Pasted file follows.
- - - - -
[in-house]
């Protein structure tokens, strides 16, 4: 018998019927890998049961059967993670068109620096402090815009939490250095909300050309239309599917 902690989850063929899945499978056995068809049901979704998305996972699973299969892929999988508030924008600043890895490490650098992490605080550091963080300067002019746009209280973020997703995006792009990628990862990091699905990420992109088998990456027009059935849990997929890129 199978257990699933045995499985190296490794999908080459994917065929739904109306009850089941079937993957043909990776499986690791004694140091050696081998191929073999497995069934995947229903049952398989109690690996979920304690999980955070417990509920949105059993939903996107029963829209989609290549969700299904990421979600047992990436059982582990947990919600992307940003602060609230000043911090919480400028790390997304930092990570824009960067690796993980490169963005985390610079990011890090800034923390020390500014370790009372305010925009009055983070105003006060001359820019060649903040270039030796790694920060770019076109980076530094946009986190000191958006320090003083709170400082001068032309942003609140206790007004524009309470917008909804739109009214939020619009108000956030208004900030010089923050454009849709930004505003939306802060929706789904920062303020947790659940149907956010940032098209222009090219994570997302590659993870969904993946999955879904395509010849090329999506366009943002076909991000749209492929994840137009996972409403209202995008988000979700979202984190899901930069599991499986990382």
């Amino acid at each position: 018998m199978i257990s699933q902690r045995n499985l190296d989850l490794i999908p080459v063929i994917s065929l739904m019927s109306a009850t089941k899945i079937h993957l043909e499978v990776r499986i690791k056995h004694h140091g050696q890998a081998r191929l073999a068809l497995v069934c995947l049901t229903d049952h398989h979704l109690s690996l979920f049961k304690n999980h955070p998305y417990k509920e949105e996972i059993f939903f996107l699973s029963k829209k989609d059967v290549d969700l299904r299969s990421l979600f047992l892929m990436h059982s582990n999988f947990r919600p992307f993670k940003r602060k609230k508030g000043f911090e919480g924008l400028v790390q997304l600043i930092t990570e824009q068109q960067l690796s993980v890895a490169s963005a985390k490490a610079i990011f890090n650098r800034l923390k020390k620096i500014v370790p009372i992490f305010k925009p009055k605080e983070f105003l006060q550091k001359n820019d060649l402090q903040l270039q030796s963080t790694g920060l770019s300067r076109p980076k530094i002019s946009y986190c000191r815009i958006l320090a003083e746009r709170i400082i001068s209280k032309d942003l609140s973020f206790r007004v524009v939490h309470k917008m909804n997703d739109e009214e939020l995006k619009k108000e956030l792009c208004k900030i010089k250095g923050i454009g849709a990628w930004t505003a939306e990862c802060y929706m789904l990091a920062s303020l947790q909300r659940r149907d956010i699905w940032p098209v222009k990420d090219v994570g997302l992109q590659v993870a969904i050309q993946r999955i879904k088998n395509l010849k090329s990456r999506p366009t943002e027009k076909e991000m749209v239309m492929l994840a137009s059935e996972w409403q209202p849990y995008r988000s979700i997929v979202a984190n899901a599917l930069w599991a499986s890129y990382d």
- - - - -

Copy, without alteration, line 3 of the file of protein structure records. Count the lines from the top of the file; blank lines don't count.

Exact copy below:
């Amino acid at each position: 018998m199978i257990s699933q902690r045995n499985l190296d989850l490794i999908p080459v063929i994917s065929l739904m019927s109306a009850t089941k899945i079937h993957l043909e499978v990776r499986i690791k056995h004694h140091g050696q890998a081998r191929l073999a068809l497995v069934c995947l049901t229903d049952h398989h979704l109690s690996l979920f049961k304690n999980h955070p998305y417990k509920e949105e996972i059993f939903f996107l699973s029963k829209k989609d059967v290549d969700l299904r299969s990421l979600f047992l892929m990436h059982s582990n999988f947990r919600p992307f993670k940003r602060k609230k508030g000043f911090e919480g924008l400028v790390q997304l600043i930092t990570e824009q068109q960067l690796s993980v890895a490169s963005a985390k490490a610079i990011f890090n650098r800034l923390k020390k620096i500014v370790p009372i992490f305010k925009p009055k605080e983070f105003l006060q550091k001359n820019d060649l402090q903040l270039q030796s963080t790694g920060l770019s300067r076109p980076k530094i002019s946009y986190c000191r815009i958006l320090a003083e746009r709170i400082i001068s209280k032309d942003l609140s973020f206790r007004v524009v939490h309470k917008m909804n997703d739109e009214e939020l995006k619009k108000e956030l792009c208004k900030i010089k250095g923050i454009g849709a990628w930004t505003a939306e990862c802060y929706m789904l990091a920062s303020l947790q909300r659940r149907d956010i699905w940032p098209v222009k990420d090219v994570g997302l992109q590659v993870a969904i050309q993946r999955i879904k088998n395509l010849k090329s990456r999506p366009t943002e027009k076909e991000m749209v239309m492929l994840a137009s059935e996972w409403q209202p849990y995008r988000s979700i997929v979202a984190n899901a599917l930069w599991a499986s890129y990382d």